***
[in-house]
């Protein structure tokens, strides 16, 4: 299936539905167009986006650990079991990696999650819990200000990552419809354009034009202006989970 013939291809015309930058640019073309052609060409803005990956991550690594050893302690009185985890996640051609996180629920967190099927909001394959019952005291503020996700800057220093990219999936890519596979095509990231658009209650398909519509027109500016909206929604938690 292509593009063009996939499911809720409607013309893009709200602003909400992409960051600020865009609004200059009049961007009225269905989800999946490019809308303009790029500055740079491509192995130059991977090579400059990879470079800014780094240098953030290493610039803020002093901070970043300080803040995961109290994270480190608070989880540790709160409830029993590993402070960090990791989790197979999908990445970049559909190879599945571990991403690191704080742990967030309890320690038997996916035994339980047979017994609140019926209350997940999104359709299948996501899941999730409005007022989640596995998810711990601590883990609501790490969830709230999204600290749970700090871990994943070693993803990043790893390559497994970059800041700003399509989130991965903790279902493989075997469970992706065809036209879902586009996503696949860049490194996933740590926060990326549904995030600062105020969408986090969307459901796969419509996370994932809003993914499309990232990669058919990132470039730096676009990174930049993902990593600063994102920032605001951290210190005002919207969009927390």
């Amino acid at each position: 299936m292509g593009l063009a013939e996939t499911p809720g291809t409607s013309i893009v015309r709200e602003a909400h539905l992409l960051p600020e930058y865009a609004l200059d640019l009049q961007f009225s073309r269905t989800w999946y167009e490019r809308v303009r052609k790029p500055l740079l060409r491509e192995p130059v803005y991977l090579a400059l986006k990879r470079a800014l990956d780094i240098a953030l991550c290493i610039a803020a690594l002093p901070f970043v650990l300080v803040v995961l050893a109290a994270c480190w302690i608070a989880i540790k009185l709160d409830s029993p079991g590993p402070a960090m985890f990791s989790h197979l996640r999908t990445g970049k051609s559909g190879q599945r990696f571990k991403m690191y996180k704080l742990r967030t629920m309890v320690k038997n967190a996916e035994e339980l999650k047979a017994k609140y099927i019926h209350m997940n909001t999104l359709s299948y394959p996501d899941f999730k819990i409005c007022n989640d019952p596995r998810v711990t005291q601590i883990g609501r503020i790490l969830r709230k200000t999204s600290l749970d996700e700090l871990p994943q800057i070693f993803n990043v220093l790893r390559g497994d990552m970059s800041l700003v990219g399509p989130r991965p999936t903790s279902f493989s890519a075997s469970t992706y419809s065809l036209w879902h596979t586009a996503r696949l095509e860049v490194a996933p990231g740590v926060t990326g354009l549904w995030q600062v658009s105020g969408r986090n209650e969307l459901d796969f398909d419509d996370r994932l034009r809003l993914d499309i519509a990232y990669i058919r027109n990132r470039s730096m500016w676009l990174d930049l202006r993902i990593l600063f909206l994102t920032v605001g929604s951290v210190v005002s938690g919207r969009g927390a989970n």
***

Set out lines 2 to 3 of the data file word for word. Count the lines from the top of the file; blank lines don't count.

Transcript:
């Protein structure tokens, strides 16, 4: 299936539905167009986006650990079991990696999650819990200000990552419809354009034009202006989970 013939291809015309930058640019073309052609060409803005990956991550690594050893302690009185985890996640051609996180629920967190099927909001394959019952005291503020996700800057220093990219999936890519596979095509990231658009209650398909519509027109500016909206929604938690 292509593009063009996939499911809720409607013309893009709200602003909400992409960051600020865009609004200059009049961007009225269905989800999946490019809308303009790029500055740079491509192995130059991977090579400059990879470079800014780094240098953030290493610039803020002093901070970043300080803040995961109290994270480190608070989880540790709160409830029993590993402070960090990791989790197979999908990445970049559909190879599945571990991403690191704080742990967030309890320690038997996916035994339980047979017994609140019926209350997940999104359709299948996501899941999730409005007022989640596995998810711990601590883990609501790490969830709230999204600290749970700090871990994943070693993803990043790893390559497994970059800041700003399509989130991965903790279902493989075997469970992706065809036209879902586009996503696949860049490194996933740590926060990326549904995030600062105020969408986090969307459901796969419509996370994932809003993914499309990232990669058919990132470039730096676009990174930049993902990593600063994102920032605001951290210190005002919207969009927390």
């Amino acid at each position: 299936m292509g593009l063009a013939e996939t499911p809720g291809t409607s013309i893009v015309r709200e602003a909400h539905l992409l960051p600020e930058y865009a609004l200059d640019l009049q961007f009225s073309r269905t989800w999946y167009e490019r809308v303009r052609k790029p500055l740079l060409r491509e192995p130059v803005y991977l090579a400059l986006k990879r470079a800014l990956d780094i240098a953030l991550c290493i610039a803020a690594l002093p901070f970043v650990l300080v803040v995961l050893a109290a994270c480190w302690i608070a989880i540790k009185l709160d409830s029993p079991g590993p402070a960090m985890f990791s989790h197979l996640r999908t990445g970049k051609s559909g190879q599945r990696f571990k991403m690191y996180k704080l742990r967030t629920m309890v320690k038997n967190a996916e035994e339980l999650k047979a017994k609140y099927i019926h209350m997940n909001t999104l359709s299948y394959p996501d899941f999730k819990i409005c007022n989640d019952p596995r998810v711990t005291q601590i883990g609501r503020i790490l969830r709230k200000t999204s600290l749970d996700e700090l871990p994943q800057i070693f993803n990043v220093l790893r390559g497994d990552m970059s800041l700003v990219g399509p989130r991965p999936t903790s279902f493989s890519a075997s469970t992706y419809s065809l036209w879902h596979t586009a996503r696949l095509e860049v490194a996933p990231g740590v926060t990326g354009l549904w995030q600062v658009s105020g969408r986090n209650e969307l459901d796969f398909d419509d996370r994932l034009r809003l993914d499309i519509a990232y990669i058919r027109n990132r470039s730096m500016w676009l990174d930049l202006r993902i990593l600063f909206l994102t920032v605001g929604s951290v210190v005002s938690g919207r969009g927390a989970n």